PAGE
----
Health Care Law Will Raise Some Premiums, Study SaysWASHINGTON — A study commissioned by the State of California says that the new federal health care law will drive up individual insurance premiums, but that subsidies will offset most of the increase for low-income people.
WASHINGTON — A study commissioned by the State of California says that the new federal health care law will drive up individual insurance premiums, but that subsidies will offset most of the increase for low-income people.
The study, issued Thursday in the midst of a growing national debate over the impact of the law, is significant because California is far ahead of most states in setting up a competitive marketplace, or exchange, where people can buy insurance this fall.
Premiums could increase by an average of 30 percent for higher-income people in California who are now insured and do not qualify for federal insurance subsidies, the study said.
However, it said, people in this group will benefit from new limits on their out-of-pocket medical expenses, so their total cost of care will increase by 20 percent, on average.
The report for the state insurance exchange, known as Covered California, cited several factors contributing to higher premiums: an influx of less healthy people into the individual insurance market, and a requirement for health insurance plans to offer richer benefits and to cover more of the cost of care than is now typical for individual insurance policies.
Another factor, it said, is that federal and state government agencies are imposing new taxes and fees on insurers, which are likely to pass on some of the costs to consumers.
“Health insurance will become relatively less expensive for people with chronic conditions and relatively more expensive for healthier people,” said Robert G. Cosway, an actuary at Milliman, a large consulting firm that prepared the report.
Some people, especially those in good health, may drop their insurance because of the premium increases, Mr. Cosway said.
However, the study said that low-income people would see significant reductions in their premiums and out-of-pocket costs, in part because of income tax credits and other subsidies. The total cost of care, it said, will fall by an average of 76 percent for people who are currently insured and have incomes less than 250 percent of the poverty level (meaning less than $28,725 a year for an individual).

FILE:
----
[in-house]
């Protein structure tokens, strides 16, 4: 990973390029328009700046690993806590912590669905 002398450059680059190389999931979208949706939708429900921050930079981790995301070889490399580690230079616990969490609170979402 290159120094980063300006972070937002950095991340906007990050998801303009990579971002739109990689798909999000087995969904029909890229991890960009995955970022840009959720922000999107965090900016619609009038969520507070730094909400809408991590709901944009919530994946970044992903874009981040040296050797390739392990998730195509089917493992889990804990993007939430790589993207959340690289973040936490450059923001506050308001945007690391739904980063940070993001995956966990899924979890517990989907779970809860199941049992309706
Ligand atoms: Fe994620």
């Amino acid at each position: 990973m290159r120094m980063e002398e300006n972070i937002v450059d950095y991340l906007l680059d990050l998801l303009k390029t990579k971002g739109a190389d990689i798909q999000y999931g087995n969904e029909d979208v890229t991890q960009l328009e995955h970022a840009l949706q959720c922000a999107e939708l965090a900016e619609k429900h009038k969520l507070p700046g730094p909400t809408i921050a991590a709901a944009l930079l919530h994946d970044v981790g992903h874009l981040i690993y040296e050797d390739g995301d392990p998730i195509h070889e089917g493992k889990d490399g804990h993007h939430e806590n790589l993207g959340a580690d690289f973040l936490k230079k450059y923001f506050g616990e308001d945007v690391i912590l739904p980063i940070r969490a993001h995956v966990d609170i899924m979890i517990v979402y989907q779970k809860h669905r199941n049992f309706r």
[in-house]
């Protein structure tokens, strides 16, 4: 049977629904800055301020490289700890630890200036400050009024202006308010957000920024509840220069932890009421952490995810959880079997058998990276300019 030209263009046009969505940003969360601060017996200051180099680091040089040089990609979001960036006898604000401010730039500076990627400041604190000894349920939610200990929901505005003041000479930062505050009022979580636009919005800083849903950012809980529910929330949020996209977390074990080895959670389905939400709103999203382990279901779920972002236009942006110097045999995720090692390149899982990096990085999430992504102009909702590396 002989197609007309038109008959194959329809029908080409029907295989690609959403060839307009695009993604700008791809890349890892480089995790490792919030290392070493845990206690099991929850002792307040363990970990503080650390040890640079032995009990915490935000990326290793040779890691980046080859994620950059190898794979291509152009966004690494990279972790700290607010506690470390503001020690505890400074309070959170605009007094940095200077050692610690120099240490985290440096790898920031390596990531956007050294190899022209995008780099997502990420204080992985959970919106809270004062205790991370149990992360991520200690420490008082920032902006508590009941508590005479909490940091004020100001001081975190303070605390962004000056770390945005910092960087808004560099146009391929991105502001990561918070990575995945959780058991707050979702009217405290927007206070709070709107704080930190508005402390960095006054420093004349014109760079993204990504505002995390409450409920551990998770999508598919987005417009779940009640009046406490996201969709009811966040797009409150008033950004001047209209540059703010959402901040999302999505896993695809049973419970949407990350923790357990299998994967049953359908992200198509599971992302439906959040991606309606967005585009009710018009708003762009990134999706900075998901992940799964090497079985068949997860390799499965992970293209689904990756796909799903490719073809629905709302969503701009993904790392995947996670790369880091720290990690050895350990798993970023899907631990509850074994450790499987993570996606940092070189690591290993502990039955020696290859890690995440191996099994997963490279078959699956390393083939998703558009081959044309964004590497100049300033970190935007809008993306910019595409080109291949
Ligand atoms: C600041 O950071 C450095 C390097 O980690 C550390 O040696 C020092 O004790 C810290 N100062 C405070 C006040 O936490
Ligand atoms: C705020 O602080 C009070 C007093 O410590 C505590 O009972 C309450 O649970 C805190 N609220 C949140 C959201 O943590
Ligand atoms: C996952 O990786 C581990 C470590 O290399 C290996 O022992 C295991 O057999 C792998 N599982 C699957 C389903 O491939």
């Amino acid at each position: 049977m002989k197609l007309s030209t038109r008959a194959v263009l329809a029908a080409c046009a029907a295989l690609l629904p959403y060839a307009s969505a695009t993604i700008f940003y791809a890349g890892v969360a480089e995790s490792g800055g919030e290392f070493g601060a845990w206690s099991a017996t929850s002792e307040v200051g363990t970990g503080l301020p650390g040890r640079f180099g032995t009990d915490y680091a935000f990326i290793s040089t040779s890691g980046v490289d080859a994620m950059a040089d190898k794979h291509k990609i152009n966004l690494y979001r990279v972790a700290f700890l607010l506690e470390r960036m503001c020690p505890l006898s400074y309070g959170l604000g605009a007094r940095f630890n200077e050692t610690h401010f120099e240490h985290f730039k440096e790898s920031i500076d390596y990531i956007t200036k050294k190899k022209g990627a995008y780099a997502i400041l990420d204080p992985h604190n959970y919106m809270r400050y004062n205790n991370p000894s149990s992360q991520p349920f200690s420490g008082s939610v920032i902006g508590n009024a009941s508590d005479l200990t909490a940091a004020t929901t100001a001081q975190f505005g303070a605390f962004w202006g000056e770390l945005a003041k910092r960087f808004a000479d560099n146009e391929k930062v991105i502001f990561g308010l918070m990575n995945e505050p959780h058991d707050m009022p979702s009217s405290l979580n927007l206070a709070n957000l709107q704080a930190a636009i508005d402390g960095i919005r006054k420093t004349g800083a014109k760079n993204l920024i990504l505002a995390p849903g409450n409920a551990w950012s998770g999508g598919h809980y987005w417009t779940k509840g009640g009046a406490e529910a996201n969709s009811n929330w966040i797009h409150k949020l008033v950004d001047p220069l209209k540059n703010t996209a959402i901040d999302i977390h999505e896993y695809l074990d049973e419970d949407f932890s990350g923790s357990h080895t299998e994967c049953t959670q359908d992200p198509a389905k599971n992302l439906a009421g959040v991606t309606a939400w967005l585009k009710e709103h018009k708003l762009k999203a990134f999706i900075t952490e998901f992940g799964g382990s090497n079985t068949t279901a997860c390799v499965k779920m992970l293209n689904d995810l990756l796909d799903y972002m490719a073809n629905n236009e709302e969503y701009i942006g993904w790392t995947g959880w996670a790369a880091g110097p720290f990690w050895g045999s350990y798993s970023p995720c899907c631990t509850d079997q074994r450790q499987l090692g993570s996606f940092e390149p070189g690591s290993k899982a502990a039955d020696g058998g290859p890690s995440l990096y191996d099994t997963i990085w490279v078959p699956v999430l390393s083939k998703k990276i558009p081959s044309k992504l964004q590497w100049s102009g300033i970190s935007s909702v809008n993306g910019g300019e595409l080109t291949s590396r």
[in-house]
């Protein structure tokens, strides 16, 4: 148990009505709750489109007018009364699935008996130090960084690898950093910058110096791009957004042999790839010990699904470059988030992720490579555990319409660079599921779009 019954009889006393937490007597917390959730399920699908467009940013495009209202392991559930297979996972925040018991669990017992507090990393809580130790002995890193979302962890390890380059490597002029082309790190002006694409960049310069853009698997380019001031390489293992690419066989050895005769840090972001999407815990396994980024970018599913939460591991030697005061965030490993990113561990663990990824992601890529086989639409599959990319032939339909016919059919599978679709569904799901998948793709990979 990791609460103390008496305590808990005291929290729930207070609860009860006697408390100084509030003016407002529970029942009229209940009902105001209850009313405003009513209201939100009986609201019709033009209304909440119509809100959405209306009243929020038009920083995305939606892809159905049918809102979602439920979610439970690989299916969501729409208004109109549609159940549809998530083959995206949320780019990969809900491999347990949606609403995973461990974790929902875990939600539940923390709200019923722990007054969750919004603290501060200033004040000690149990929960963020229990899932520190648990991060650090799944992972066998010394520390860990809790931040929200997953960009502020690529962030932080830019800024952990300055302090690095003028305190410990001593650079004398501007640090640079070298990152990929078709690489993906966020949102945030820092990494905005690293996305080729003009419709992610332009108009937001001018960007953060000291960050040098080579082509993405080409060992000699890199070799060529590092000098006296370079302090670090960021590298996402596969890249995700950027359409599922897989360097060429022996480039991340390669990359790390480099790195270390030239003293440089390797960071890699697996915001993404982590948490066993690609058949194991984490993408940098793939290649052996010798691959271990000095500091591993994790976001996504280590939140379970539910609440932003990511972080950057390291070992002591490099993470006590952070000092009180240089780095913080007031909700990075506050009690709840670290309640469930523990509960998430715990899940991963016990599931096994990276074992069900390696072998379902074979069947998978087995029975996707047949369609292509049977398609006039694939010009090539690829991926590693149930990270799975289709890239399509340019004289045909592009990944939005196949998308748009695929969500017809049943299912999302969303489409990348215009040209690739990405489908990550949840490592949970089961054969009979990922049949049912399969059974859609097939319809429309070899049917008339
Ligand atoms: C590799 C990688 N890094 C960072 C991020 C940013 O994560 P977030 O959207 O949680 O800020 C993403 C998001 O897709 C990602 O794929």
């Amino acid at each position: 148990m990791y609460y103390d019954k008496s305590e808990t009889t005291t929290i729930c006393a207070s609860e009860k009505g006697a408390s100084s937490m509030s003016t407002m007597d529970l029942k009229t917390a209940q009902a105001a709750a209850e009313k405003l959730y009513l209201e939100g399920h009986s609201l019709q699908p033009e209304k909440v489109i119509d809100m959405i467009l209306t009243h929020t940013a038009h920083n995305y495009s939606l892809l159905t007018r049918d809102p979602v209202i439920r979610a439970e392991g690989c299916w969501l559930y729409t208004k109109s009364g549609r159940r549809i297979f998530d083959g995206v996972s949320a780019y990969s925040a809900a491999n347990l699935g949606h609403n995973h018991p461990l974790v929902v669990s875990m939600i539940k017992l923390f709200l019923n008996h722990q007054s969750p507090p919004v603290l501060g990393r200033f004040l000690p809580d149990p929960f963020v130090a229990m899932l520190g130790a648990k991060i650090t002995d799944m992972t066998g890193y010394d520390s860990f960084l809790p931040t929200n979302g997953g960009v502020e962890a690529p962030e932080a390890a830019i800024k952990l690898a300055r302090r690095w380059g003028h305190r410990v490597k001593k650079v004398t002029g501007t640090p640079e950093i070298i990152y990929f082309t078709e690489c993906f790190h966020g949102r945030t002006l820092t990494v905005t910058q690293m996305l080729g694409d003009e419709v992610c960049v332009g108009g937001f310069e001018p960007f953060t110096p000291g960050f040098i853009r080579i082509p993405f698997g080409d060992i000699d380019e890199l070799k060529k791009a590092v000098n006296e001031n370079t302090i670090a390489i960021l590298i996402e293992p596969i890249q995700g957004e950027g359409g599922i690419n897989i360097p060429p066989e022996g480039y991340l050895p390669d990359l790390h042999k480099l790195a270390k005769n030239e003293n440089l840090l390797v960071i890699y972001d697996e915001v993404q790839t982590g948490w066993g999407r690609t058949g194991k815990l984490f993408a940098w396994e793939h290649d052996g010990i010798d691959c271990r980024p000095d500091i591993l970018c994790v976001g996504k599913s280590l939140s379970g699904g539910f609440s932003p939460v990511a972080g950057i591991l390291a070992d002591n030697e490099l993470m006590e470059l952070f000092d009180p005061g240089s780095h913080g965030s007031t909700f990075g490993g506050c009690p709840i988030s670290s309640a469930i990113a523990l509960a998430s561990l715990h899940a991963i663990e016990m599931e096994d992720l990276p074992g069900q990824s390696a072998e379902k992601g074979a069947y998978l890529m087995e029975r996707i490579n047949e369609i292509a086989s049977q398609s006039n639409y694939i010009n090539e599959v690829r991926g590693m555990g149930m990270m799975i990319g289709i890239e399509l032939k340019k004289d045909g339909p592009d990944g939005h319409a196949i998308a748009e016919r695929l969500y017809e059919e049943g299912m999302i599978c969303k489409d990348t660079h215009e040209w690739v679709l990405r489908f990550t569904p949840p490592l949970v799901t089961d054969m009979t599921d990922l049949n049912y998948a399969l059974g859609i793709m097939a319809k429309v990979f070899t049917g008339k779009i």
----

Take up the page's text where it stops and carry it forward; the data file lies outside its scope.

The report was prepared to help state officials evaluate proposals from insurers and develop marketing messages to reach consumers.
“There are 5.3 million Californians who will qualify to purchase insurance through the exchange,” said Peter V. Lee, the executive director of the California exchange. “Insights gained from this research confirm that most people will experience a positive impact.”
The California report follows a study by the Society of Actuaries, a professional organization, suggesting that the new law would contribute to higher insurance costs in the next three years.
Asked about such estimates, Kathleen Sebelius, the secretary of health and human services, acknowledged that costs could rise in the individual insurance market, particularly for men and for younger people. She noted that the law prohibits insurers from charging women more than men and limits their ability to charge higher premiums based on age. “Women are going to see some lower costs, some men are going to see some higher costs,” she said Tuesday at a White House briefing. “So it’s sort of a one-to-one shift.”
Republicans said the Society of Actuaries report validated their concerns. Senator Lamar Alexander, Republican of Tennessee, said, “This nonpartisan report offers more evidence that what I told the president in 2010 is true: individual insurance premiums will rise under his plan.”
Under the law, insurers cannot deny coverage or charge higher premiums to people because of pre-existing medical conditions.
As a result, Milliman said in the California study, “we expect the average currently insured to experience premium increases because they will be part of a new risk pool” including sicker people who have been excluded from the market in the past.
The White House says the fears of “rate shock” are overblown. Consumers can move from expensive health plans to more efficient, lower-cost plans, the administration says. Officials also predict that people gaining insurance will, on average, be younger and healthier than those who already have it.